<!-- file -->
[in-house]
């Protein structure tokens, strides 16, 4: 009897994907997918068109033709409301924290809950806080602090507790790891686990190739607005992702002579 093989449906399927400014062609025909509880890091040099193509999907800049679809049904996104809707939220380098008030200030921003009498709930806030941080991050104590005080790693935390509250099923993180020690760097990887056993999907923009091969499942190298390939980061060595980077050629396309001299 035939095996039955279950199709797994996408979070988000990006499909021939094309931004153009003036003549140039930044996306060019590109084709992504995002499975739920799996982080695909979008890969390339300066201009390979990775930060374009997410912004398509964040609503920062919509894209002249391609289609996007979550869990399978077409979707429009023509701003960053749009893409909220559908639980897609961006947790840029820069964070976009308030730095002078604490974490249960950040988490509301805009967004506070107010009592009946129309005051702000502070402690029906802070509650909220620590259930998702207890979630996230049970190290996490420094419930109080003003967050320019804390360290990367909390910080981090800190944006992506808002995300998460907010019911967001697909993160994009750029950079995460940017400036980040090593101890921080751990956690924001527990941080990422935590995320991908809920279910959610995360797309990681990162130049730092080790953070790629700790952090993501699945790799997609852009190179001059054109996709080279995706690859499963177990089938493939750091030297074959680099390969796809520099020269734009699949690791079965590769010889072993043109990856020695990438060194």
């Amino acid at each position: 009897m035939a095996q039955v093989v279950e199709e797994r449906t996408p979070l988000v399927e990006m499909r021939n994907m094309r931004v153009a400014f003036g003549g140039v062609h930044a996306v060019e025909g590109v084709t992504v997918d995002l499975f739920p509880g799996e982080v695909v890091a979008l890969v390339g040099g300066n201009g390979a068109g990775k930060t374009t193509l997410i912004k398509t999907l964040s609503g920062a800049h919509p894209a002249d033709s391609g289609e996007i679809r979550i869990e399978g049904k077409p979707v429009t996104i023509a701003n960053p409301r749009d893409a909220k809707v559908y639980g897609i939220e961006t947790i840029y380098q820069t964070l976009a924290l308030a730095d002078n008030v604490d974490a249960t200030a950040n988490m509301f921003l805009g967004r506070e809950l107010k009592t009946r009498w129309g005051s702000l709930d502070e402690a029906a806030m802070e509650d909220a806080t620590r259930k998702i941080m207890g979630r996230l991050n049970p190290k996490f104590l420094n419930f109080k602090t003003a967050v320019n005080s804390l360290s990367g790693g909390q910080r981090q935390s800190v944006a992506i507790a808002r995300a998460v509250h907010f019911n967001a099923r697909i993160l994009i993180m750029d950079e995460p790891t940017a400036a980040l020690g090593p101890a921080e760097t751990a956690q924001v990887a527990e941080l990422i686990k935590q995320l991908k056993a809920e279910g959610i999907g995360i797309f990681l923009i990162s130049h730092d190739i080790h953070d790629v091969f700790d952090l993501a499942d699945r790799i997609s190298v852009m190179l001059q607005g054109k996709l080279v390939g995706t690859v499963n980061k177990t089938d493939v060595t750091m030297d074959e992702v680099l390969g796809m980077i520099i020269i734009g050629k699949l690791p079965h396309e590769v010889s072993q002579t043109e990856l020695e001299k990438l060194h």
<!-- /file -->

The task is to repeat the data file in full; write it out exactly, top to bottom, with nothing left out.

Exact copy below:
[in-house]
């Protein structure tokens, strides 16, 4: 009897994907997918068109033709409301924290809950806080602090507790790891686990190739607005992702002579 093989449906399927400014062609025909509880890091040099193509999907800049679809049904996104809707939220380098008030200030921003009498709930806030941080991050104590005080790693935390509250099923993180020690760097990887056993999907923009091969499942190298390939980061060595980077050629396309001299 035939095996039955279950199709797994996408979070988000990006499909021939094309931004153009003036003549140039930044996306060019590109084709992504995002499975739920799996982080695909979008890969390339300066201009390979990775930060374009997410912004398509964040609503920062919509894209002249391609289609996007979550869990399978077409979707429009023509701003960053749009893409909220559908639980897609961006947790840029820069964070976009308030730095002078604490974490249960950040988490509301805009967004506070107010009592009946129309005051702000502070402690029906802070509650909220620590259930998702207890979630996230049970190290996490420094419930109080003003967050320019804390360290990367909390910080981090800190944006992506808002995300998460907010019911967001697909993160994009750029950079995460940017400036980040090593101890921080751990956690924001527990941080990422935590995320991908809920279910959610995360797309990681990162130049730092080790953070790629700790952090993501699945790799997609852009190179001059054109996709080279995706690859499963177990089938493939750091030297074959680099390969796809520099020269734009699949690791079965590769010889072993043109990856020695990438060194």
């Amino acid at each position: 009897m035939a095996q039955v093989v279950e199709e797994r449906t996408p979070l988000v399927e990006m499909r021939n994907m094309r931004v153009a400014f003036g003549g140039v062609h930044a996306v060019e025909g590109v084709t992504v997918d995002l499975f739920p509880g799996e982080v695909v890091a979008l890969v390339g040099g300066n201009g390979a068109g990775k930060t374009t193509l997410i912004k398509t999907l964040s609503g920062a800049h919509p894209a002249d033709s391609g289609e996007i679809r979550i869990e399978g049904k077409p979707v429009t996104i023509a701003n960053p409301r749009d893409a909220k809707v559908y639980g897609i939220e961006t947790i840029y380098q820069t964070l976009a924290l308030a730095d002078n008030v604490d974490a249960t200030a950040n988490m509301f921003l805009g967004r506070e809950l107010k009592t009946r009498w129309g005051s702000l709930d502070e402690a029906a806030m802070e509650d909220a806080t620590r259930k998702i941080m207890g979630r996230l991050n049970p190290k996490f104590l420094n419930f109080k602090t003003a967050v320019n005080s804390l360290s990367g790693g909390q910080r981090q935390s800190v944006a992506i507790a808002r995300a998460v509250h907010f019911n967001a099923r697909i993160l994009i993180m750029d950079e995460p790891t940017a400036a980040l020690g090593p101890a921080e760097t751990a956690q924001v990887a527990e941080l990422i686990k935590q995320l991908k056993a809920e279910g959610i999907g995360i797309f990681l923009i990162s130049h730092d190739i080790h953070d790629v091969f700790d952090l993501a499942d699945r790799i997609s190298v852009m190179l001059q607005g054109k996709l080279v390939g995706t690859v499963n980061k177990t089938d493939v060595t750091m030297d074959e992702v680099l390969g796809m980077i520099i020269i734009g050629k699949l690791p079965h396309e590769v010889s072993q002579t043109e990856l020695e001299k990438l060194h």